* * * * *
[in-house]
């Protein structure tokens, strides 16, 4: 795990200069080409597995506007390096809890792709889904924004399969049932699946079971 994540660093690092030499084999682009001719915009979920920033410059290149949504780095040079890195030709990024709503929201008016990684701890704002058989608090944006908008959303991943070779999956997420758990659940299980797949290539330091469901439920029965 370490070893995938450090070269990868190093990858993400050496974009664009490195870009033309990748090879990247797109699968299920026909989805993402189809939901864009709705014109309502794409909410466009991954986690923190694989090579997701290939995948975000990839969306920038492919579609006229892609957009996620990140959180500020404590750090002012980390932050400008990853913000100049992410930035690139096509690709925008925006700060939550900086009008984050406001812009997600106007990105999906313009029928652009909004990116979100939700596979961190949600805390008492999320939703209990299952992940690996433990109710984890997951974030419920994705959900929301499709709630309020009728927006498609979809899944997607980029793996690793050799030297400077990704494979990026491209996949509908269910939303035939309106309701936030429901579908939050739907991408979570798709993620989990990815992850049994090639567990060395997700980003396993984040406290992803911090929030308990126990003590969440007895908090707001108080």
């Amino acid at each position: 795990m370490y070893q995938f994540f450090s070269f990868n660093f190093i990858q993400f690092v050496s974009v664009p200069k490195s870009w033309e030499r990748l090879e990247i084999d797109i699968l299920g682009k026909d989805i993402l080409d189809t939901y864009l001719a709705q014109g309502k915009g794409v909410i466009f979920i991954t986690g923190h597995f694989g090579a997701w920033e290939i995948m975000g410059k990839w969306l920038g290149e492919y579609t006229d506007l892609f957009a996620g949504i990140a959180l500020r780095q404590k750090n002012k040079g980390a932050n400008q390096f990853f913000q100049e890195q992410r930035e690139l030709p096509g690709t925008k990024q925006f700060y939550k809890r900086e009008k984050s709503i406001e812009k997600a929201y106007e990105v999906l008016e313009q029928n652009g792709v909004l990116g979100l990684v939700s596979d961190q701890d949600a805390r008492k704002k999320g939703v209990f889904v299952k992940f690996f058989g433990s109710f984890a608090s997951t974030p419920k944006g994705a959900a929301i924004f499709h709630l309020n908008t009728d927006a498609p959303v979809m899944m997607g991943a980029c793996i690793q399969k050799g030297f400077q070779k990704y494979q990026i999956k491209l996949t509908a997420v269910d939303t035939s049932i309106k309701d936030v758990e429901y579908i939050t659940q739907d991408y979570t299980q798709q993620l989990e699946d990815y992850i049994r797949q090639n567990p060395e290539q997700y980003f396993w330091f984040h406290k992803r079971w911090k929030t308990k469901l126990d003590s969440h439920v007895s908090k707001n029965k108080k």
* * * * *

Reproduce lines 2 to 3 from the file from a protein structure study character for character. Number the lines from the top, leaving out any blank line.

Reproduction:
């Protein structure tokens, strides 16, 4: 795990200069080409597995506007390096809890792709889904924004399969049932699946079971 994540660093690092030499084999682009001719915009979920920033410059290149949504780095040079890195030709990024709503929201008016990684701890704002058989608090944006908008959303991943070779999956997420758990659940299980797949290539330091469901439920029965 370490070893995938450090070269990868190093990858993400050496974009664009490195870009033309990748090879990247797109699968299920026909989805993402189809939901864009709705014109309502794409909410466009991954986690923190694989090579997701290939995948975000990839969306920038492919579609006229892609957009996620990140959180500020404590750090002012980390932050400008990853913000100049992410930035690139096509690709925008925006700060939550900086009008984050406001812009997600106007990105999906313009029928652009909004990116979100939700596979961190949600805390008492999320939703209990299952992940690996433990109710984890997951974030419920994705959900929301499709709630309020009728927006498609979809899944997607980029793996690793050799030297400077990704494979990026491209996949509908269910939303035939309106309701936030429901579908939050739907991408979570798709993620989990990815992850049994090639567990060395997700980003396993984040406290992803911090929030308990126990003590969440007895908090707001108080």
């Amino acid at each position: 795990m370490y070893q995938f994540f450090s070269f990868n660093f190093i990858q993400f690092v050496s974009v664009p200069k490195s870009w033309e030499r990748l090879e990247i084999d797109i699968l299920g682009k026909d989805i993402l080409d189809t939901y864009l001719a709705q014109g309502k915009g794409v909410i466009f979920i991954t986690g923190h597995f694989g090579a997701w920033e290939i995948m975000g410059k990839w969306l920038g290149e492919y579609t006229d506007l892609f957009a996620g949504i990140a959180l500020r780095q404590k750090n002012k040079g980390a932050n400008q390096f990853f913000q100049e890195q992410r930035e690139l030709p096509g690709t925008k990024q925006f700060y939550k809890r900086e009008k984050s709503i406001e812009k997600a929201y106007e990105v999906l008016e313009q029928n652009g792709v909004l990116g979100l990684v939700s596979d961190q701890d949600a805390r008492k704002k999320g939703v209990f889904v299952k992940f690996f058989g433990s109710f984890a608090s997951t974030p419920k944006g994705a959900a929301i924004f499709h709630l309020n908008t009728d927006a498609p959303v979809m899944m997607g991943a980029c793996i690793q399969k050799g030297f400077q070779k990704y494979q990026i999956k491209l996949t509908a997420v269910d939303t035939s049932i309106k309701d936030v758990e429901y579908i939050t659940q739907d991408y979570t299980q798709q993620l989990e699946d990815y992850i049994r797949q090639n567990p060395e290539q997700y980003f396993w330091f984040h406290k992803r079971w911090k929030t308990k469901l126990d003590s969440h439920v007895s908090k707001n029965k108080k």